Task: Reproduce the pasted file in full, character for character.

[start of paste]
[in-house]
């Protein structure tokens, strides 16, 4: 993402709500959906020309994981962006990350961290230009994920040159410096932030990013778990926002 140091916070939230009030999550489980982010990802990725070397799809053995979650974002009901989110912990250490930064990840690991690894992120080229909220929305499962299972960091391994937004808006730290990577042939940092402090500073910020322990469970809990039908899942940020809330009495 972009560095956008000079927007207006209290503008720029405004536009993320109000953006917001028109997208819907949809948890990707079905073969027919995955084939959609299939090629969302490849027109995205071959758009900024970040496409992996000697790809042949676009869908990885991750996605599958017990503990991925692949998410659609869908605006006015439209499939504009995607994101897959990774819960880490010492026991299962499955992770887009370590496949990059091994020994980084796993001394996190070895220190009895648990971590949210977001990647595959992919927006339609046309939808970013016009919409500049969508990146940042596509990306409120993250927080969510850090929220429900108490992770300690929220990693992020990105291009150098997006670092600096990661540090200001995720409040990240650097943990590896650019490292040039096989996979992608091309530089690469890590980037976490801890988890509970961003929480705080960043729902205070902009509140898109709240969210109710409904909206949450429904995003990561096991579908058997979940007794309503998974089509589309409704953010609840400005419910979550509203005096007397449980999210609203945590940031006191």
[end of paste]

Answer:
[in-house]
């Protein structure tokens, strides 16, 4: 993402709500959906020309994981962006990350961290230009994920040159410096932030990013778990926002 140091916070939230009030999550489980982010990802990725070397799809053995979650974002009901989110912990250490930064990840690991690894992120080229909220929305499962299972960091391994937004808006730290990577042939940092402090500073910020322990469970809990039908899942940020809330009495 972009560095956008000079927007207006209290503008720029405004536009993320109000953006917001028109997208819907949809948890990707079905073969027919995955084939959609299939090629969302490849027109995205071959758009900024970040496409992996000697790809042949676009869908990885991750996605599958017990503990991925692949998410659609869908605006006015439209499939504009995607994101897959990774819960880490010492026991299962499955992770887009370590496949990059091994020994980084796993001394996190070895220190009895648990971590949210977001990647595959992919927006339609046309939808970013016009919409500049969508990146940042596509990306409120993250927080969510850090929220429900108490992770300690929220990693992020990105291009150098997006670092600096990661540090200001995720409040990240650097943990590896650019490292040039096989996979992608091309530089690469890590980037976490801890988890509970961003929480705080960043729902205070902009509140898109709240969210109710409904909206949450429904995003990561096991579908058997979940007794309503998974089509589309409704953010609840400005419910979550509203005096007397449980999210609203945590940031006191």